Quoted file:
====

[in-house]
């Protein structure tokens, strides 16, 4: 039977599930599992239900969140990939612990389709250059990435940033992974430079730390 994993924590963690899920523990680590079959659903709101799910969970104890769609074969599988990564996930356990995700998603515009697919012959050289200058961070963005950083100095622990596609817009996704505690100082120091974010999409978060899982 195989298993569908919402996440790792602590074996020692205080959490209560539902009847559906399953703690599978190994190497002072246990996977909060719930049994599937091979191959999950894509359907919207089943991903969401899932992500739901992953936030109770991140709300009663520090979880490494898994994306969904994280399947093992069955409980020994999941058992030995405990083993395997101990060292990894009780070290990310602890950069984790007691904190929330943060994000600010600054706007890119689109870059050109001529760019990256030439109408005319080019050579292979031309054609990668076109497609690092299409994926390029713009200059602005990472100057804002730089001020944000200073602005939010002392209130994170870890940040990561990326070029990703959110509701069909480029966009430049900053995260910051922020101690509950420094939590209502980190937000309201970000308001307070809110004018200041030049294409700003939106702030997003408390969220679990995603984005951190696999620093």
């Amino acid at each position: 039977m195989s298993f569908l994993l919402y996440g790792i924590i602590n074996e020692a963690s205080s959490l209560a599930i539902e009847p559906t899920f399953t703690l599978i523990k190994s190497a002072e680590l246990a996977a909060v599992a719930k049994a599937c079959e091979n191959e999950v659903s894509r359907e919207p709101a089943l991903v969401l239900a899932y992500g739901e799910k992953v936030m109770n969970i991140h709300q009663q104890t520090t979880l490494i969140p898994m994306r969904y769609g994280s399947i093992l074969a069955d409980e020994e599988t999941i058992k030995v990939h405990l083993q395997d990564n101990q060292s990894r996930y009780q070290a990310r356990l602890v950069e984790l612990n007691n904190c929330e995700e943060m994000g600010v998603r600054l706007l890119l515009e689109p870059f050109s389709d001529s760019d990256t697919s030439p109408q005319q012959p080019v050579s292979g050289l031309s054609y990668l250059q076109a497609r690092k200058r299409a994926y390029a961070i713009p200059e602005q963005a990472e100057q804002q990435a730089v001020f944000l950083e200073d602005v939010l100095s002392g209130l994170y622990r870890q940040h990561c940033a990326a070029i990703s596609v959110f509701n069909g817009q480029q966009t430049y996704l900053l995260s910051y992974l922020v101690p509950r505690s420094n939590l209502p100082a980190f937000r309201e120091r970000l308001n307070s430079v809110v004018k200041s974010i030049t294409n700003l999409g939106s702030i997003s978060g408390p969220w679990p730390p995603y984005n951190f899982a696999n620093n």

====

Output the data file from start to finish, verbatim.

[in-house]
């Protein structure tokens, strides 16, 4: 039977599930599992239900969140990939612990389709250059990435940033992974430079730390 994993924590963690899920523990680590079959659903709101799910969970104890769609074969599988990564996930356990995700998603515009697919012959050289200058961070963005950083100095622990596609817009996704505690100082120091974010999409978060899982 195989298993569908919402996440790792602590074996020692205080959490209560539902009847559906399953703690599978190994190497002072246990996977909060719930049994599937091979191959999950894509359907919207089943991903969401899932992500739901992953936030109770991140709300009663520090979880490494898994994306969904994280399947093992069955409980020994999941058992030995405990083993395997101990060292990894009780070290990310602890950069984790007691904190929330943060994000600010600054706007890119689109870059050109001529760019990256030439109408005319080019050579292979031309054609990668076109497609690092299409994926390029713009200059602005990472100057804002730089001020944000200073602005939010002392209130994170870890940040990561990326070029990703959110509701069909480029966009430049900053995260910051922020101690509950420094939590209502980190937000309201970000308001307070809110004018200041030049294409700003939106702030997003408390969220679990995603984005951190696999620093």
């Amino acid at each position: 039977m195989s298993f569908l994993l919402y996440g790792i924590i602590n074996e020692a963690s205080s959490l209560a599930i539902e009847p559906t899920f399953t703690l599978i523990k190994s190497a002072e680590l246990a996977a909060v599992a719930k049994a599937c079959e091979n191959e999950v659903s894509r359907e919207p709101a089943l991903v969401l239900a899932y992500g739901e799910k992953v936030m109770n969970i991140h709300q009663q104890t520090t979880l490494i969140p898994m994306r969904y769609g994280s399947i093992l074969a069955d409980e020994e599988t999941i058992k030995v990939h405990l083993q395997d990564n101990q060292s990894r996930y009780q070290a990310r356990l602890v950069e984790l612990n007691n904190c929330e995700e943060m994000g600010v998603r600054l706007l890119l515009e689109p870059f050109s389709d001529s760019d990256t697919s030439p109408q005319q012959p080019v050579s292979g050289l031309s054609y990668l250059q076109a497609r690092k200058r299409a994926y390029a961070i713009p200059e602005q963005a990472e100057q804002q990435a730089v001020f944000l950083e200073d602005v939010l100095s002392g209130l994170y622990r870890q940040h990561c940033a990326a070029i990703s596609v959110f509701n069909g817009q480029q966009t430049y996704l900053l995260s910051y992974l922020v101690p509950r505690s420094n939590l209502p100082a980190f937000r309201e120091r970000l308001n307070s430079v809110v004018k200041s974010i030049t294409n700003l999409g939106s702030i997003s978060g408390p969220w679990p730390p995603y984005n951190f899982a696999n620093n």